- Who they want to become, and their offering to the world.
- How they want to live, and their relationship to others in the world.
The answer to these questions may change, but their purpose will always stay the same: to inspire students to see everything as connected, to draw connections as the narrative unfolds naturally from the whole the part and back to the whole again.
Teaching Through Storytelling
Instead of memorizing facts and figures, Montessori takes more of a storytelling approach that helps students grasp big concepts by relating them back to their own lives. While we don’t use stories as much in Children’s House – a time when kids are still sorting out the difference between the abstract and the concrete – we do tell stories at the Elementary level to translate big ideas into digestible morsels of knowledge.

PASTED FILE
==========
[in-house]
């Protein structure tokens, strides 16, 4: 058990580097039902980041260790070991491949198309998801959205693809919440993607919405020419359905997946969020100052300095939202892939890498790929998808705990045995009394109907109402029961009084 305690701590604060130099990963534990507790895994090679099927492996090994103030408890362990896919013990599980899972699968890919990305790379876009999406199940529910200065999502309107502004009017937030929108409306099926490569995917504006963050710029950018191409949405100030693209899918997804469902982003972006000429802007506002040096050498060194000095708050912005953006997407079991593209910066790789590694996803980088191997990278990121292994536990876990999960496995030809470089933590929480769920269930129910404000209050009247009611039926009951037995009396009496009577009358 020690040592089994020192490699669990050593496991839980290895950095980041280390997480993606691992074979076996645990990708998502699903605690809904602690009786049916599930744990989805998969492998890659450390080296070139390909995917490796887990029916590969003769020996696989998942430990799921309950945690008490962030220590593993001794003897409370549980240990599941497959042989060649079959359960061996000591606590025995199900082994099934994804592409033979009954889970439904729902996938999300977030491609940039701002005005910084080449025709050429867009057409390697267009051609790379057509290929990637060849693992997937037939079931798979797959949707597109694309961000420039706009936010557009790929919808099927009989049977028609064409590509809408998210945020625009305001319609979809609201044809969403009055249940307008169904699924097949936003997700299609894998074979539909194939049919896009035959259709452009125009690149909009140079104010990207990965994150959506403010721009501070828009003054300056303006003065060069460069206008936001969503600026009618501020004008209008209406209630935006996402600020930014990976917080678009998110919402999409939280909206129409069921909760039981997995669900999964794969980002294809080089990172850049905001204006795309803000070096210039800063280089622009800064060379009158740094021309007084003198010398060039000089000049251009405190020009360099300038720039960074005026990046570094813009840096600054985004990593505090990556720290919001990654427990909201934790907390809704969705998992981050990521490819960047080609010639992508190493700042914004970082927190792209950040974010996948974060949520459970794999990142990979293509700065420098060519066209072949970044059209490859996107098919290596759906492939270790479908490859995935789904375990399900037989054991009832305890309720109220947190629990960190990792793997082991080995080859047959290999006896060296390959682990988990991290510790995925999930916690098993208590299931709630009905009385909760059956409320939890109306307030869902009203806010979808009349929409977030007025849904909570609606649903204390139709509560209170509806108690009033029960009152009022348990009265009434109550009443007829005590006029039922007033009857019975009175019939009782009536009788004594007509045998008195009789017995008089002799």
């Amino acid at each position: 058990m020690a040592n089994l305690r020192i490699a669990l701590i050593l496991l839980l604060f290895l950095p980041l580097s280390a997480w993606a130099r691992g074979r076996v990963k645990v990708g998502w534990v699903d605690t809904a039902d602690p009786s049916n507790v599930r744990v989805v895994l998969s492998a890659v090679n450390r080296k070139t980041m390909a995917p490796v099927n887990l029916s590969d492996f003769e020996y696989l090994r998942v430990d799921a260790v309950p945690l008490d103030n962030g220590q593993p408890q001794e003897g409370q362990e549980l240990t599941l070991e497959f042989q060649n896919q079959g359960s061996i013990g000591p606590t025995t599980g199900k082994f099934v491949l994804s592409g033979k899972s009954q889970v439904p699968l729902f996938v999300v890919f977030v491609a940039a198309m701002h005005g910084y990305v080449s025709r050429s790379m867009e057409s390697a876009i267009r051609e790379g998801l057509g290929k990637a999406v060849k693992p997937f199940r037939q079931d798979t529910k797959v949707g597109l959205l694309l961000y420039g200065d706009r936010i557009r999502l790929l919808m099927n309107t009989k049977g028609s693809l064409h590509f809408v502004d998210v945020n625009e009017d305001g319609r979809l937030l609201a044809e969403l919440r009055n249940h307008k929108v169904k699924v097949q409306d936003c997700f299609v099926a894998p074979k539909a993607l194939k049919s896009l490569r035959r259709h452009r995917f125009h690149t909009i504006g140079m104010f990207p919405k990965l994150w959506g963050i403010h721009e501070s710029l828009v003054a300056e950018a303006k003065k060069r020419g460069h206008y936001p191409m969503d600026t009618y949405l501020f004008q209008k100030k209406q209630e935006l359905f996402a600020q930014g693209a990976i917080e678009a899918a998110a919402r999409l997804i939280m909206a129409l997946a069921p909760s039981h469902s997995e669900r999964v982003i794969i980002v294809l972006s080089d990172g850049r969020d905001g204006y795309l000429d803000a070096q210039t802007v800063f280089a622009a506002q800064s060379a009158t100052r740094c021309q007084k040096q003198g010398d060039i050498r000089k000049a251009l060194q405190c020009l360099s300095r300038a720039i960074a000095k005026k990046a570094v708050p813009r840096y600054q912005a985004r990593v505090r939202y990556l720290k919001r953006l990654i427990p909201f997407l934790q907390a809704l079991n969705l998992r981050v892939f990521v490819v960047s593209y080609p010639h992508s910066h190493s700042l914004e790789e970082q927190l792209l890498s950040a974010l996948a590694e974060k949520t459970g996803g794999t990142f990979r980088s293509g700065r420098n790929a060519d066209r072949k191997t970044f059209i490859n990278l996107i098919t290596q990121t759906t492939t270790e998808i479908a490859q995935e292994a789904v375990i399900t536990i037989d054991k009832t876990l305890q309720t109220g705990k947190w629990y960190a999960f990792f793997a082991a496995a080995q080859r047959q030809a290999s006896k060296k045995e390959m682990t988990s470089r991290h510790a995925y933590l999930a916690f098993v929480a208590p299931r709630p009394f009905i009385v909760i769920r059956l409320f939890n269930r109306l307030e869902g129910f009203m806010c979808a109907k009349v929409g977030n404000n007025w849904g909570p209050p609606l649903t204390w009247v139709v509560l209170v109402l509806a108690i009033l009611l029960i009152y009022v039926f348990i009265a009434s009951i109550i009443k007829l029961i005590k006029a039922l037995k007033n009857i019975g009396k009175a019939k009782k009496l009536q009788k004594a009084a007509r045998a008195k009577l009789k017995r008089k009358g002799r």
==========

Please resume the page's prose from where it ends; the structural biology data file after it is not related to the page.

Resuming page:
In geometry, we might tell a story about why we follow a certain theorem; in language, we might tell a story about adjectives. Children light up when they understand the role they play in the story, and tend to gladly go down the rabbit hole to understand everything they can about it.
Showing Students The World Beyond Themselves
Cosmic education begins and ends with the legacy of Dr. Maria Montessori, who believed that children were the hope of the world. A once devout Catholic, Dr. Montessori spent time teaching in India where she learned all about other Eastern religions, thereby exploding her worldview as she knew it. By replicating the same process in and out of the classroom, we help children see their capacity for learning, for building a legacy, for leaving the world a little bit better than it was.
Whether it’s picking up trash, holding the door open, or smiling at a stranger in a wheelchair, cosmic education is the antidote to fear of what we don’t understand and the impetus for becoming who we really are.